Skip to Main Content

DeVry Creative - CyberSpeakers: Essays/Memoirs (non-fiction)

Displays Student, Faculty, Alumni and Colleague Creative Writing. Email

Student Speech

Our featured creative writing this week is a speech written by student Steve Hilton.  This is Steve's graduation speech from the 2012 Cleveland Graduation Ceremony. 

Graduation Speech by Steve Hilton ~ 2012

delivered at ceremony for Cleveland (Seven Hills) Ohio Campus

Fellow graduates, faculty, staff, guests, family, and friends:

I want to thank the University for giving me the honor of speaking to you tonight on behalf of DeVry’s graduates.  Little did I know 17 months ago when I dropped by the campus to take a placement exam that I would be standing before you today ready to graduate.  It’s funny how things work out. And that is what I would like to talk to you about today: the combination of luck and hard work that got us here today.    

Those of you who know me know that I—along with my father and one of my brothers—suffer from the Hilton disease.  Hilton disease is where you ask a Hilton what time it is, and he tells you how to build a watch! So to talk about anything for just a few minutes is a real challenge, but I’m going to try!

         The Roman philosopher Seneca is credited with having said, “Luck is what happens when preparation meets opportunity.”  Funny, I always thought it was Vince Lombardi, but he—along with many others—only adopted the saying.  Opportunity is part of that equation; serendipity, that uncontrollable external force that visits us at random.  One has to be prepared to seize it because we never know when it might come.  I can handle that.  Preparation, the other part of the equation, is what brought me to DeVry University after having been out of school for sixteen years.

I completed my Associate’s degree in Mechanical Engineering in 1996, and I was done, out of gas.  I felt as if I had drained an Olympic-sized swimming pool with a teaspoon. Thirteen years to complete a two-year degree while working and raising four children. I had no plans to ever move on to a Bachelor’s degree. I was content to be a father of four and a grandfather of seven and work my seemingly secure job.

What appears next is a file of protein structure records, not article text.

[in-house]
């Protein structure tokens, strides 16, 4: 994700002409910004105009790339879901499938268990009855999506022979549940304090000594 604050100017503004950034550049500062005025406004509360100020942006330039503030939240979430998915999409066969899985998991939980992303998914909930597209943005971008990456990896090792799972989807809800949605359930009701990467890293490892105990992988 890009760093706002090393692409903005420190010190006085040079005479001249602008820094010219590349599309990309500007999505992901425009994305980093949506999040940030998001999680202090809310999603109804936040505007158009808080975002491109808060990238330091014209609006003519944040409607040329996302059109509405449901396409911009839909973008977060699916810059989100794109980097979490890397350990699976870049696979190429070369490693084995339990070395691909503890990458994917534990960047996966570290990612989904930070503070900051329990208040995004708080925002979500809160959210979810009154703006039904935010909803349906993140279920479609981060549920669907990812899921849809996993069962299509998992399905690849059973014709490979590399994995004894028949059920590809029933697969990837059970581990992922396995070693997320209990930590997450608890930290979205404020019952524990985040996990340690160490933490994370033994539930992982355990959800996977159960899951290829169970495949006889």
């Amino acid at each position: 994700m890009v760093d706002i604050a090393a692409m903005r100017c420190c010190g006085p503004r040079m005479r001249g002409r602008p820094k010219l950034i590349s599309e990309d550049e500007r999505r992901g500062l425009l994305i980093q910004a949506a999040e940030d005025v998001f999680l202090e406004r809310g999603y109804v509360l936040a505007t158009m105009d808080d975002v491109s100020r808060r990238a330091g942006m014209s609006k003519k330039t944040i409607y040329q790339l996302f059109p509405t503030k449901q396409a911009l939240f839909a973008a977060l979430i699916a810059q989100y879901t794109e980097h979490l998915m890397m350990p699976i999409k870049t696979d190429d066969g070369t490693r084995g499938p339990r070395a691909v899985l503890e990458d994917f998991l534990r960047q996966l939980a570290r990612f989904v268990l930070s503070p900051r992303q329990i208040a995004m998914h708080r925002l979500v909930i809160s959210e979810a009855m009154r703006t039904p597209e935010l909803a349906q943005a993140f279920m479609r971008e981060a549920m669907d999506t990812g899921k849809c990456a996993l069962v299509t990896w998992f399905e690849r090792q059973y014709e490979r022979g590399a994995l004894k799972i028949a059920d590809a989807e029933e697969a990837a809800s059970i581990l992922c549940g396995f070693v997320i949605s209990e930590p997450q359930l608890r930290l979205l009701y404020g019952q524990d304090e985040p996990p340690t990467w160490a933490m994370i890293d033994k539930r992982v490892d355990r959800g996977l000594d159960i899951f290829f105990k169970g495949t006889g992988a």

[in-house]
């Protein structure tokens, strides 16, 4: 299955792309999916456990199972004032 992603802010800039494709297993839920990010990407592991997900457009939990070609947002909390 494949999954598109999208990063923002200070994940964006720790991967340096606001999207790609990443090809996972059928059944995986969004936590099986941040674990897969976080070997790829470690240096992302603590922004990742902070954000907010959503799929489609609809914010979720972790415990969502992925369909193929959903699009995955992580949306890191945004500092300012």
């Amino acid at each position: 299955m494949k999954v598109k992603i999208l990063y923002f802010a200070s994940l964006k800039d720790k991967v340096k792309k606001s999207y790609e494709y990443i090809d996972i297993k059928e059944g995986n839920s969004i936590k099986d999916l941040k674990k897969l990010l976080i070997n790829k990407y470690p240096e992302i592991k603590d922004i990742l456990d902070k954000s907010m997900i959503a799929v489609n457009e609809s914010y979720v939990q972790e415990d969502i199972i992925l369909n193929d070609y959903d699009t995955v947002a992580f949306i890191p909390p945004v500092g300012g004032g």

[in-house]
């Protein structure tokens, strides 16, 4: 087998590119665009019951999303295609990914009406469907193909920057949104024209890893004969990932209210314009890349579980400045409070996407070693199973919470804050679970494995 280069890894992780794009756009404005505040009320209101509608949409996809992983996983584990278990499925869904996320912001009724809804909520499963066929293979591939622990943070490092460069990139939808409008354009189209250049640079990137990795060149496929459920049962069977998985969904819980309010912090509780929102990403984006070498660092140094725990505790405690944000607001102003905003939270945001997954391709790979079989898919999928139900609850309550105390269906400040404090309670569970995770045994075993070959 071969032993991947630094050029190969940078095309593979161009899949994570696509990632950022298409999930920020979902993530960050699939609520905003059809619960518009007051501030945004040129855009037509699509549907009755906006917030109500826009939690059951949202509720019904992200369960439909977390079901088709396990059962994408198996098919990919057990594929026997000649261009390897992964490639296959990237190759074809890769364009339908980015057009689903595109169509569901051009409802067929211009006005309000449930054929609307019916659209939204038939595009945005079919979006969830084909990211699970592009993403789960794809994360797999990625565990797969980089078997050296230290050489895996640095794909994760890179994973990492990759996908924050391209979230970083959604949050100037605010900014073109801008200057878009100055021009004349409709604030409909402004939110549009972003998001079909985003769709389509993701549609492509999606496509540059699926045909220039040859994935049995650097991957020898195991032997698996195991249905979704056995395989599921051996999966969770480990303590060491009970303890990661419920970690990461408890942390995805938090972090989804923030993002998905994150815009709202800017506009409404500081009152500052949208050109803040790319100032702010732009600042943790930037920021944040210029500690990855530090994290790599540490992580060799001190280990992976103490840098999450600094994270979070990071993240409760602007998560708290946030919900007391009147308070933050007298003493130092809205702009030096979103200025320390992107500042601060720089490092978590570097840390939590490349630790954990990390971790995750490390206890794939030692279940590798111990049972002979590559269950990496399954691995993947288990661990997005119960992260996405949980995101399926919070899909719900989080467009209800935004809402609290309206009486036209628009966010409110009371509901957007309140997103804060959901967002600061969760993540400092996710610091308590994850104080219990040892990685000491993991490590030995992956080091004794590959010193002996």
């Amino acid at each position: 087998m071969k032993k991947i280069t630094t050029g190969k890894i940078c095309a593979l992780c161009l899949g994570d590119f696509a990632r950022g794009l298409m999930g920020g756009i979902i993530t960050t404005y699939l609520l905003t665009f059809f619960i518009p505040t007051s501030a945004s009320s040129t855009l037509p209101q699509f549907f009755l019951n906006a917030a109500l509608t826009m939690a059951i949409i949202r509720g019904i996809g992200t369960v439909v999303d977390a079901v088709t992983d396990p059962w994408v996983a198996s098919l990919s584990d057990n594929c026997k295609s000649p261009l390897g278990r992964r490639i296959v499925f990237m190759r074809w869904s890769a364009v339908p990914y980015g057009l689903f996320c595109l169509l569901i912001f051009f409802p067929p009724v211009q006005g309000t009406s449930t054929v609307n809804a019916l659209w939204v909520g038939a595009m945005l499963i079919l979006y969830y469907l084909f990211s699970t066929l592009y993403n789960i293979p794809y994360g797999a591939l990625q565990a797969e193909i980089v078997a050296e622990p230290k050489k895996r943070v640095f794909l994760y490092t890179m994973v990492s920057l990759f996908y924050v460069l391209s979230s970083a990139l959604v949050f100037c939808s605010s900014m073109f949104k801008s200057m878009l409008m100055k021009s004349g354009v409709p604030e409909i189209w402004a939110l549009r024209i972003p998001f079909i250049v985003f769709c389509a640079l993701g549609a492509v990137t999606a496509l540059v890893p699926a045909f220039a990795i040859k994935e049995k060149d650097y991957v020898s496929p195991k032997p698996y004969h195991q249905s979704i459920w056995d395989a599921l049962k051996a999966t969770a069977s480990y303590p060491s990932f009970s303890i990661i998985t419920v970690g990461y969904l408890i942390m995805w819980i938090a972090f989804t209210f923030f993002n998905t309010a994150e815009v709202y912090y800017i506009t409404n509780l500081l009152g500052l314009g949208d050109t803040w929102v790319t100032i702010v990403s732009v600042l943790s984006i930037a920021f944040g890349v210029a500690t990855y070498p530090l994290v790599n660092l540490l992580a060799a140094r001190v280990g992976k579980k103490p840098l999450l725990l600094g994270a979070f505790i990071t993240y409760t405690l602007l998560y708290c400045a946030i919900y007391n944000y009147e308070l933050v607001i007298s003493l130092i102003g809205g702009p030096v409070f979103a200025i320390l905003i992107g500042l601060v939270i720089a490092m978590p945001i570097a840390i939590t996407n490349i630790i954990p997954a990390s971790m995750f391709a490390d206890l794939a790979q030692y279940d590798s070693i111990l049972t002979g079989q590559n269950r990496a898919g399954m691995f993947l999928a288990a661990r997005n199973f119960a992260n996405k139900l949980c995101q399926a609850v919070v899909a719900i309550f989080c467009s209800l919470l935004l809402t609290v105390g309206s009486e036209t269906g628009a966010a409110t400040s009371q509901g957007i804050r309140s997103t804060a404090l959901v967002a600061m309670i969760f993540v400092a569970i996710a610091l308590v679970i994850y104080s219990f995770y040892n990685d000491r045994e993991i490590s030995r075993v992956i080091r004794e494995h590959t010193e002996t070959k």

In fact, I was startled when I heard a radio talk show, with callers in their 50’s, lamenting that their two-year degrees, which had always served them well, were getting them nowhere in the current economic situation. This hit me way too close to home.  In addition, a new compensation plan at my work placed more emphasis on higher education.  Under this new system, coworkers lacking a four-year degree were being passed over for advancement.  I felt that I was not in a good place.  If an opportunity came along, I was not ready.  If I were to have any chance to benefit from Seneca’s luck equation, I would need to do my part. I needed to prepare.  That is what DeVry did for me.

My Bachelor’s degree in Technical Project Management has prepared me for opportunity when it comes knocking. My four-year degree will be my “trump card.”  In this effort, I am not really depending on pure chance to bring me opportunity either.  In my preparation I am building something more. Seneca was wise, but I further subscribe to Ernest Hemingway, who once wrote, “You make your own luck.” My experience at DeVry thus far has proved that Hemingway’s observation is also true.

               Interesting things have happened since I embarked on this endeavor.  The business of “luck making” seems to be contagious.  I explained what I was doing to a young salesman, who called on me at work recently; he seemed transformed on his next visit. “Hey, guess what I am doing?” he asked me excitedly. Without waiting for my answer, he blurted out, “I’m going back to school for my Master’s! I got to thinking after the last time we talked and I think you have it right!”

          In a similar fashion, I talked to an old friend who also started thinking about making some luck of his own.  But most importantly, my twenty-year old daughter, who is currently attending Cuyahoga Community College, is impressed with my accomplishment.  I think my returning to school at age 54 is a life lesson for her: it is never too late.  When opportunity knocks, you will have a part to play, so get prepared to play it!

          Finally, I commend us all tonight for doing our part! None of us is entitled to that pay increase, job promotion, or new position. We need to give someone a good reason to give us these things over some other deserving individual. This diploma is the start of a very good reason! We have done our part, and those of us who go on to Keller will do more. For which is sadder: never to have gotten an opportunity, or to get it and not be ready? I am betting on the latter!

 Thank You.

Non Fiction